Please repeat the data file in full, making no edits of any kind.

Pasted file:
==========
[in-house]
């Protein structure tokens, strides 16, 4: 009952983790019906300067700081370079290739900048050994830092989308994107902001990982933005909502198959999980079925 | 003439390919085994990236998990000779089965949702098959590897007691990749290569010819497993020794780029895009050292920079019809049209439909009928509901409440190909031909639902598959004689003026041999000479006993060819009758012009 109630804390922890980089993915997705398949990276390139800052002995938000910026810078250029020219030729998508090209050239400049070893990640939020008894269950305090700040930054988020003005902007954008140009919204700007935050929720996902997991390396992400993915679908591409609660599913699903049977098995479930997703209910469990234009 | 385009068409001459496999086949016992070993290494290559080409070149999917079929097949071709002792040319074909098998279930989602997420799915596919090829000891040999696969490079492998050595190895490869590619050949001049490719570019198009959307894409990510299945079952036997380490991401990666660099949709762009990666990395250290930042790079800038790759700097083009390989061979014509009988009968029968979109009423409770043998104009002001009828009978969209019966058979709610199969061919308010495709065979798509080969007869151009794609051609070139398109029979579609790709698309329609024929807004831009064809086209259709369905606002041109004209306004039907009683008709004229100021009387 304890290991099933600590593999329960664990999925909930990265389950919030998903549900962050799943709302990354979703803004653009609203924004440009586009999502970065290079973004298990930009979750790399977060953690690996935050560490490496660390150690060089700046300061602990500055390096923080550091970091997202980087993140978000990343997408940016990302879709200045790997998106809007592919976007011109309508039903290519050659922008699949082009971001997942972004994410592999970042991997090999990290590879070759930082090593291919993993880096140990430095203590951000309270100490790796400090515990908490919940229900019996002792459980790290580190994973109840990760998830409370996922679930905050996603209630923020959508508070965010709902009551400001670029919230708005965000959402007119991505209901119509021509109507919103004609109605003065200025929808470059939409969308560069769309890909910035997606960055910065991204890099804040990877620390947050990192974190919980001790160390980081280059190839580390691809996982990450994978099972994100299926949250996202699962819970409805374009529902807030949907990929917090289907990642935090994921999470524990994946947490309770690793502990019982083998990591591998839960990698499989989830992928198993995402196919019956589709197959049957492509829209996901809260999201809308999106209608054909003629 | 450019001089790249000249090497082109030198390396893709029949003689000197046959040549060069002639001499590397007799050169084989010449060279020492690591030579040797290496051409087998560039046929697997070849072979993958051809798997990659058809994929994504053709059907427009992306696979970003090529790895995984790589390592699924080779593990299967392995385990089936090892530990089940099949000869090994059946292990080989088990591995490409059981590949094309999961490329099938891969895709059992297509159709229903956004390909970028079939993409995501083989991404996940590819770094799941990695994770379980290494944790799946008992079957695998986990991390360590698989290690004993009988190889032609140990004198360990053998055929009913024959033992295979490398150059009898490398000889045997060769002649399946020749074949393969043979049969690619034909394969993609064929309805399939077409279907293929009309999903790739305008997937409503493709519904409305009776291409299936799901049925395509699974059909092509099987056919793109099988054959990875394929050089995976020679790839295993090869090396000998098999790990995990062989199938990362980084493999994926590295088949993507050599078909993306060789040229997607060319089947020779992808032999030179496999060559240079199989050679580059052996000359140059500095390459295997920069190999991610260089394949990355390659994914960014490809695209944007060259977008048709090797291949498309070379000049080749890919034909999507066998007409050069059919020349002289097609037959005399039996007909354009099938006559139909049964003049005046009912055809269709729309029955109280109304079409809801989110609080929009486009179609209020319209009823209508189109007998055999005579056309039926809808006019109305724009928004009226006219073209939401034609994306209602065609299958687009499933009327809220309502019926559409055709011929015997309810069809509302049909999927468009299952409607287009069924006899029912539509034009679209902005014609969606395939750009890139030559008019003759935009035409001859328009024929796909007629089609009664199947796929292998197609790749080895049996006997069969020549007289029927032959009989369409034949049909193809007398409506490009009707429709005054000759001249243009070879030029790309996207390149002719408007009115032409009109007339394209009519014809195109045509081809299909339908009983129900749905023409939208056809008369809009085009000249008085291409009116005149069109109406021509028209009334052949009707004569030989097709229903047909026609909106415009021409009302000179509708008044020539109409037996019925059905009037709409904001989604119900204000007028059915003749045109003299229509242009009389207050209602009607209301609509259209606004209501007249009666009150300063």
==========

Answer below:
[in-house]
């Protein structure tokens, strides 16, 4: 009952983790019906300067700081370079290739900048050994830092989308994107902001990982933005909502198959999980079925 | 003439390919085994990236998990000779089965949702098959590897007691990749290569010819497993020794780029895009050292920079019809049209439909009928509901409440190909031909639902598959004689003026041999000479006993060819009758012009 109630804390922890980089993915997705398949990276390139800052002995938000910026810078250029020219030729998508090209050239400049070893990640939020008894269950305090700040930054988020003005902007954008140009919204700007935050929720996902997991390396992400993915679908591409609660599913699903049977098995479930997703209910469990234009 | 385009068409001459496999086949016992070993290494290559080409070149999917079929097949071709002792040319074909098998279930989602997420799915596919090829000891040999696969490079492998050595190895490869590619050949001049490719570019198009959307894409990510299945079952036997380490991401990666660099949709762009990666990395250290930042790079800038790759700097083009390989061979014509009988009968029968979109009423409770043998104009002001009828009978969209019966058979709610199969061919308010495709065979798509080969007869151009794609051609070139398109029979579609790709698309329609024929807004831009064809086209259709369905606002041109004209306004039907009683008709004229100021009387 304890290991099933600590593999329960664990999925909930990265389950919030998903549900962050799943709302990354979703803004653009609203924004440009586009999502970065290079973004298990930009979750790399977060953690690996935050560490490496660390150690060089700046300061602990500055390096923080550091970091997202980087993140978000990343997408940016990302879709200045790997998106809007592919976007011109309508039903290519050659922008699949082009971001997942972004994410592999970042991997090999990290590879070759930082090593291919993993880096140990430095203590951000309270100490790796400090515990908490919940229900019996002792459980790290580190994973109840990760998830409370996922679930905050996603209630923020959508508070965010709902009551400001670029919230708005965000959402007119991505209901119509021509109507919103004609109605003065200025929808470059939409969308560069769309890909910035997606960055910065991204890099804040990877620390947050990192974190919980001790160390980081280059190839580390691809996982990450994978099972994100299926949250996202699962819970409805374009529902807030949907990929917090289907990642935090994921999470524990994946947490309770690793502990019982083998990591591998839960990698499989989830992928198993995402196919019956589709197959049957492509829209996901809260999201809308999106209608054909003629 | 450019001089790249000249090497082109030198390396893709029949003689000197046959040549060069002639001499590397007799050169084989010449060279020492690591030579040797290496051409087998560039046929697997070849072979993958051809798997990659058809994929994504053709059907427009992306696979970003090529790895995984790589390592699924080779593990299967392995385990089936090892530990089940099949000869090994059946292990080989088990591995490409059981590949094309999961490329099938891969895709059992297509159709229903956004390909970028079939993409995501083989991404996940590819770094799941990695994770379980290494944790799946008992079957695998986990991390360590698989290690004993009988190889032609140990004198360990053998055929009913024959033992295979490398150059009898490398000889045997060769002649399946020749074949393969043979049969690619034909394969993609064929309805399939077409279907293929009309999903790739305008997937409503493709519904409305009776291409299936799901049925395509699974059909092509099987056919793109099988054959990875394929050089995976020679790839295993090869090396000998098999790990995990062989199938990362980084493999994926590295088949993507050599078909993306060789040229997607060319089947020779992808032999030179496999060559240079199989050679580059052996000359140059500095390459295997920069190999991610260089394949990355390659994914960014490809695209944007060259977008048709090797291949498309070379000049080749890919034909999507066998007409050069059919020349002289097609037959005399039996007909354009099938006559139909049964003049005046009912055809269709729309029955109280109304079409809801989110609080929009486009179609209020319209009823209508189109007998055999005579056309039926809808006019109305724009928004009226006219073209939401034609994306209602065609299958687009499933009327809220309502019926559409055709011929015997309810069809509302049909999927468009299952409607287009069924006899029912539509034009679209902005014609969606395939750009890139030559008019003759935009035409001859328009024929796909007629089609009664199947796929292998197609790749080895049996006997069969020549007289029927032959009989369409034949049909193809007398409506490009009707429709005054000759001249243009070879030029790309996207390149002719408007009115032409009109007339394209009519014809195109045509081809299909339908009983129900749905023409939208056809008369809009085009000249008085291409009116005149069109109406021509028209009334052949009707004569030989097709229903047909026609909106415009021409009302000179509708008044020539109409037996019925059905009037709409904001989604119900204000007028059915003749045109003299229509242009009389207050209602009607209301609509259209606004209501007249009666009150300063």